Investigatory Powers bill will remove ISPs’ right to protect your privacy – Eerke Boiten

8 11 2015

BanksyFollowing months of uncertainty and a few weeks of intense speculation and spin, the UK government has published its draft Investigatory Powers bill, a piece of legislation incorporating sweeping surveillance powers frequently described and derided as a “snooper’s charter”. Read the rest of this entry »

Columbia University Calls for Nominations for Second Annual Global Freedom of Expression Prizes

17 10 2015

global-freedom-of-expressionColumbia University is seeking nominations for the second annual Columbia Global Freedom of Expression Prizes, including self-nominations, of jurists and other legal experts, academics, and non-governmental organizations actively engaged in protecting freedom of expression around the world. Read the rest of this entry »

Government fragments data protection policy and leaves Leveson’s data protection recommendations to rot – Chris Pounder

30 09 2015

DCMSThe transfer of responsibility for data protection policy to the Department for Culture, Media and Sport (DCMS) from the Ministry of Justice (MoJ) is a really bad idea.  It fragments responsibility for data protection policy across three Departments of State and risks reducing the protection afforded to data subjects.  Important data protection recommendations from Leveson will be shelved.  This blog explains why. Read the rest of this entry »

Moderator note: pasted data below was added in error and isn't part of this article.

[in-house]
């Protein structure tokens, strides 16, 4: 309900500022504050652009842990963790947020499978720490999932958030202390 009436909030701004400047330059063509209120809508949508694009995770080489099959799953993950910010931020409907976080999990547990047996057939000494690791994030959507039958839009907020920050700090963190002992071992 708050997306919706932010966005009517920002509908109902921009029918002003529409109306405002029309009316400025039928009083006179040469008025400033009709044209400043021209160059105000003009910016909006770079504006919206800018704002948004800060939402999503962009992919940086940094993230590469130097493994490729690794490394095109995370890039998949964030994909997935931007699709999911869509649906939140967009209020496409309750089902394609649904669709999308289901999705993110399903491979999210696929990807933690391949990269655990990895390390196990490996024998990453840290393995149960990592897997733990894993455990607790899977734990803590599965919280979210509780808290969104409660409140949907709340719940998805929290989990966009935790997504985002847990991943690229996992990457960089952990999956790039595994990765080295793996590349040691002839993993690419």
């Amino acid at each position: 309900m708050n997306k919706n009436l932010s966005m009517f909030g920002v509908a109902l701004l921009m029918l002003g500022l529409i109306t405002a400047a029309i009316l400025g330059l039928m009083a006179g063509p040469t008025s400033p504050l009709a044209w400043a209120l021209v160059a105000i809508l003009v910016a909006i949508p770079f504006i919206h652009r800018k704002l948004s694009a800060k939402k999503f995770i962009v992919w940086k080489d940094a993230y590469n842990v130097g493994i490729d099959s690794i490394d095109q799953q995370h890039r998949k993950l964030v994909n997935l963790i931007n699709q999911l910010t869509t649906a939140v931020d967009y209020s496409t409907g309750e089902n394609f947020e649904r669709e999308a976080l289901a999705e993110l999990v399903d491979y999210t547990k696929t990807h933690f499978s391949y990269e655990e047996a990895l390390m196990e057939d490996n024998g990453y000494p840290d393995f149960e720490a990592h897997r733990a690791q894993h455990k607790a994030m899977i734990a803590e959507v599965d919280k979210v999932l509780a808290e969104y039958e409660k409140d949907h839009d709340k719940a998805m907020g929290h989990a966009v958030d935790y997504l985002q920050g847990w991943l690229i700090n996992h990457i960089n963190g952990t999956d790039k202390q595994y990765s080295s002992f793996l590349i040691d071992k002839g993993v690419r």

Toxic triangle: how government and commercial media ganged up on BBC – Richard Tait

14 09 2015

BBCThe 2011 Parliament Act has been bad news for the BBC. It means the two periods of maximum potential political intervention in the BBC. Charter renewal every ten years and licence fee negotiations every five now coincide almost exactly with the dates of UK general elections and will do so for the foreseeable future. Read the rest of this entry »

The Beeb, the bias and the bashing – Ivor Gaber

12 09 2015

BBC Election ResultsMy entry for the prize for the most unsurprising allegation of 2015 was the uncannily similar complaints that emanated from a number of Conservative MPs who claimed that the BBC’s reporting of the general election had been overtly pro-Labour (fat lot of good it did them, one might opine). Read the rest of this entry »

How the Murdoch press has waged a relentless campaign against the BBC (and why it’s worked) – Julian Petley

29 08 2015

Sun and BBCEver since Rupert Murdoch decided to enter the television game in the early 1980s, his newspapers have waged continuous war on public service broadcasters, and on the BBC in particular. These he sees purely as rivals in the broadcasting marketplace, and when Murdoch spots rivals his instinct is to exterminate them – witness, for example, the predatory pricing by Murdoch of his newspaper titles by means of which he attempted to throttle the Independent in the early 1990s. Read the rest of this entry »

BBC Charter Green Paper: Inside the bizarre logic of the BBC review – Des Freedman

19 07 2015

BBCWho would have expected that one of the central debates about the future of the BBC would not be about its pro-business news coverage, its financial mismanagement or its alleged cover-up of the Jimmy Savile scandal, but about whether it should show Strictly Come Dancing on a Saturday night? Read the rest of this entry »


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